In the September 2010 edition of the AARP Bulletin was an article entitled, Crop Mobs Come to the Rescue. It was written by Frank McCoy.
The concept of crop mobs is a unique way of farmers receiving much needed help from volunteers. These volunteers are often referred to as crop mobs. According to the article, “The idea sprouted in 2008 when some North Carolina farmers met and decided to support one another by working once a month on each other’s farm. By last February, the first crop mob had assisted 15 farms. The farmers, some who are age 50 plus, provide lunch in exchange for the free labor”.
As a result of this initiative there are now approximately 40 crop mobs nationwide. I have no doubt that this wonderful idea will catch on like wildfire in the near future. Apparently they knew the value of working together.
When I was thinking about that story I was looking at the television coverage of the mid-term elections. I was relieved to know that the ugly and bitter television ads and the constant backbiting from both sides of the political aisle would at least be temporarily laid to rest.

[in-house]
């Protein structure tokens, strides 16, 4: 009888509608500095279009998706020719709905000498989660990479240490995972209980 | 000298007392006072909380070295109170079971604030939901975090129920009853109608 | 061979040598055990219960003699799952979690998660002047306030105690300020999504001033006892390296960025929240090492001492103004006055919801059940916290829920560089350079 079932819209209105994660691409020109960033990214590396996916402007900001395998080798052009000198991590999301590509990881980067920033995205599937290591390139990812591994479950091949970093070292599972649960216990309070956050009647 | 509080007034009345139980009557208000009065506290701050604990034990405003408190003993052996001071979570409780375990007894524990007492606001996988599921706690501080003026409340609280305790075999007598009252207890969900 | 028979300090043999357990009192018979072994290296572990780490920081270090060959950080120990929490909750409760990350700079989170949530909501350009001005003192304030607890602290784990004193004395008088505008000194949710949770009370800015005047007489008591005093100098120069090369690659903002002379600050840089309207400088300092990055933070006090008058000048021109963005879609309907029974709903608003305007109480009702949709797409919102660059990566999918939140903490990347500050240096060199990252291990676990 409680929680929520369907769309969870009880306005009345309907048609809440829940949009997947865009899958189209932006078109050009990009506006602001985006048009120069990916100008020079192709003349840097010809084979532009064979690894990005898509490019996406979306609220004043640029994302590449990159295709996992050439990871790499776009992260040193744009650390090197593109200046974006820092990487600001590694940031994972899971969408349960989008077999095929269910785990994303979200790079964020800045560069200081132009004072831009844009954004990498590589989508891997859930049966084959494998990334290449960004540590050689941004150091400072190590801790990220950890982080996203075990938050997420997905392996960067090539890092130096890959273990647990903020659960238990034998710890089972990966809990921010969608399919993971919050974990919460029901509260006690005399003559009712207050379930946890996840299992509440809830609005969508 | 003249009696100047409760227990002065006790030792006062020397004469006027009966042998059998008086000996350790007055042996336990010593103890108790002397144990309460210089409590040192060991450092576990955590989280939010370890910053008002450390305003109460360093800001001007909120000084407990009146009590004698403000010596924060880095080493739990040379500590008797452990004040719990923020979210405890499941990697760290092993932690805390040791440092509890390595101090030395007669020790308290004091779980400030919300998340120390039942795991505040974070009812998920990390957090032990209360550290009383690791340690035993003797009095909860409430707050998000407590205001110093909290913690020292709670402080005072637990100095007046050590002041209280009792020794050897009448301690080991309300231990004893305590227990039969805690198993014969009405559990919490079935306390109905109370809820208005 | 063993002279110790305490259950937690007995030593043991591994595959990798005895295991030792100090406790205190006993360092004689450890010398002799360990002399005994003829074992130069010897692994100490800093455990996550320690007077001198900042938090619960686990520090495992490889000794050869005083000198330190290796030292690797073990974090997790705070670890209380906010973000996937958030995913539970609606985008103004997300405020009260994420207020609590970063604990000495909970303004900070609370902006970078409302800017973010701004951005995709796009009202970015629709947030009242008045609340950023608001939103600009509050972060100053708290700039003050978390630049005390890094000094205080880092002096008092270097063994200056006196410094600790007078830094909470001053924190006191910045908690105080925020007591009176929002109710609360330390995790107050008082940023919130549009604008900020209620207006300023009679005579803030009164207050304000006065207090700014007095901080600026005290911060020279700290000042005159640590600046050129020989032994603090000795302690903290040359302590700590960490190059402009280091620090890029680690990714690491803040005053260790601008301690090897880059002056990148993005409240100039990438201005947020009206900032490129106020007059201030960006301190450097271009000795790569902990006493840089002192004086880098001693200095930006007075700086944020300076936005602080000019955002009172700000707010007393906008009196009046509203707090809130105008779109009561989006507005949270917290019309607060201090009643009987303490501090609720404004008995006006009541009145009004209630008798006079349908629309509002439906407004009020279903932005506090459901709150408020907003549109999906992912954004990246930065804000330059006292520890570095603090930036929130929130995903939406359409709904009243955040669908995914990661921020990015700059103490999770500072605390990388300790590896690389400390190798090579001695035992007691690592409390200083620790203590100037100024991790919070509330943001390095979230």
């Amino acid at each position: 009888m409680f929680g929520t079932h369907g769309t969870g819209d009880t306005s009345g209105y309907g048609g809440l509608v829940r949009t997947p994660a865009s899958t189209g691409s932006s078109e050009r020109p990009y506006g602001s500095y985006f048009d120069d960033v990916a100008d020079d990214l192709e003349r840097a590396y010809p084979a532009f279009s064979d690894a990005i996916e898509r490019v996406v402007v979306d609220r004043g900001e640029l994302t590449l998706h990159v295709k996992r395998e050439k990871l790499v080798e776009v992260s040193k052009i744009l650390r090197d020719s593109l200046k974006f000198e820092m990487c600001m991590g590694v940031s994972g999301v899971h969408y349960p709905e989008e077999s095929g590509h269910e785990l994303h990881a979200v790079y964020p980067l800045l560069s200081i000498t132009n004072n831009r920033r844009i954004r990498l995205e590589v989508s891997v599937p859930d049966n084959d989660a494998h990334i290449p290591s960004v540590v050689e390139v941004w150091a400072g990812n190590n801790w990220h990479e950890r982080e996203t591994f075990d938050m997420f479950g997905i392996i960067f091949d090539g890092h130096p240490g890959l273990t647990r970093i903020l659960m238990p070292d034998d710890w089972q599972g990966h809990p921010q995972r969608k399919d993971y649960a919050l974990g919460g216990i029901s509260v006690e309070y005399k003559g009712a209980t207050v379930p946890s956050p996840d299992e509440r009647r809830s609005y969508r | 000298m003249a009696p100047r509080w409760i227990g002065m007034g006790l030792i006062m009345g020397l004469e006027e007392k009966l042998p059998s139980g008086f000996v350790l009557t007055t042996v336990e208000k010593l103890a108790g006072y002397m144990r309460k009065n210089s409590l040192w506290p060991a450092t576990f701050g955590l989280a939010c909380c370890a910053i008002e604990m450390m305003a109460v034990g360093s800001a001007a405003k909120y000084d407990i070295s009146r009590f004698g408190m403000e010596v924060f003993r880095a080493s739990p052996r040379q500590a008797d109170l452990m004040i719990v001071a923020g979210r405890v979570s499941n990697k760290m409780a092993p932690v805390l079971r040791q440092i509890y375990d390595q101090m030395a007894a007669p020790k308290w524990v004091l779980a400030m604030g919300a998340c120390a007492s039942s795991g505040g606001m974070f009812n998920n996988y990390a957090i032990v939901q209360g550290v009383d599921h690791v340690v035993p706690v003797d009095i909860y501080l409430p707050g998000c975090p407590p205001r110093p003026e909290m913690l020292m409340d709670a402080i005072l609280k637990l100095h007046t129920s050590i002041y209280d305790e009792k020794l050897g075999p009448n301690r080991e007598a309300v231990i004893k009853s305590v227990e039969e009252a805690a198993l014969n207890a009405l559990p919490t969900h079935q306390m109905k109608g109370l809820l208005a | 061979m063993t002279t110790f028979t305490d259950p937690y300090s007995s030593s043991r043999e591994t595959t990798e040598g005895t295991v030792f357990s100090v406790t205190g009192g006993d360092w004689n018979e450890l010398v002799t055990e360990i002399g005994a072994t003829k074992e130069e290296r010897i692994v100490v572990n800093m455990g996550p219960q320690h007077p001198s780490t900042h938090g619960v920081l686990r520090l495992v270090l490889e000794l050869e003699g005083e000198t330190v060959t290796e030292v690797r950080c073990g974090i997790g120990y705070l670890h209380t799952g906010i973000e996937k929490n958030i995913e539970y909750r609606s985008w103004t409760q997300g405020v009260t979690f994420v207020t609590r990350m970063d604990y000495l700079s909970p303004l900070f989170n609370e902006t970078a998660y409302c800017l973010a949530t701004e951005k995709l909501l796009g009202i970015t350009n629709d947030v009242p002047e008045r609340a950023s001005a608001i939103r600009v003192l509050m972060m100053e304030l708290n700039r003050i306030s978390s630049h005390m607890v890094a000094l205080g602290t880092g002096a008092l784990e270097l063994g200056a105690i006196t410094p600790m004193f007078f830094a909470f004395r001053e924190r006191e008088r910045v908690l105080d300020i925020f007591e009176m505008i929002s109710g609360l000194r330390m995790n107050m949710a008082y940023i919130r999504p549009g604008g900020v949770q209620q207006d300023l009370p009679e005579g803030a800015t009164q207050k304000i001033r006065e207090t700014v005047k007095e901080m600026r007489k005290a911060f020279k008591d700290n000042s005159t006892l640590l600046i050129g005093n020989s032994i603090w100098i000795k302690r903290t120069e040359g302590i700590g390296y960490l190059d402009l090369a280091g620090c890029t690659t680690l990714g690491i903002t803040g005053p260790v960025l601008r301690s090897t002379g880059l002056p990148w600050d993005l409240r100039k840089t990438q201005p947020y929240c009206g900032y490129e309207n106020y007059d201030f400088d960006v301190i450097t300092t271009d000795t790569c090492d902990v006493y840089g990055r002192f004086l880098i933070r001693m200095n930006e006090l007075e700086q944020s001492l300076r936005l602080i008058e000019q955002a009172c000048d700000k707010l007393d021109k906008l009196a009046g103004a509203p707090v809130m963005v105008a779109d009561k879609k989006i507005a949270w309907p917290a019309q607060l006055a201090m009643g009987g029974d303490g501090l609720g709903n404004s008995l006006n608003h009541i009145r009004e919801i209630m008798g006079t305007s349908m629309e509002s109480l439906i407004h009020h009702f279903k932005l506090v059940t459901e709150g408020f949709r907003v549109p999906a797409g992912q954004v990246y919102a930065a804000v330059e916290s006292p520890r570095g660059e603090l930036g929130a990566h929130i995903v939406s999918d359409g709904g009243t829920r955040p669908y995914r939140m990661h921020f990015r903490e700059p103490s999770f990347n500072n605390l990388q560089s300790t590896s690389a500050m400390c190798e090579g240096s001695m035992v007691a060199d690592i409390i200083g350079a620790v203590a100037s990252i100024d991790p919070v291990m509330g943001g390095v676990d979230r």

As I further contemplated on the farmers, I thought what a lesson this could be for all our politicians. Wouldn’t it be refreshing to see them actually working together in a united front doing what is right for America and its people? Correct me if I’m wrong but that’s what I thought politicians were supposed to be doing all along.
These crop mobs and farmers were willing to come together for a common cause. As a result, they were successful in their endeavors. And that’s a good thing because it helps us as Americans to be able to eat from the fruit of their land and hard labor.
I think the idea of politicians coming together is a great and necessary thing to do when personal agendas and motives are set aside. If that ever happens America will be a force to be reckoned with. Until such time it will be business as usual. I can only hope that civility and respect will be the order of the day. I love America and will continue to pray for its leaders. After all, we’re all affected by the choices they make.
To find out more about crop mobs go to their website at www.cropmob.org.
AARP Bulletin, September 2010 edition, page 8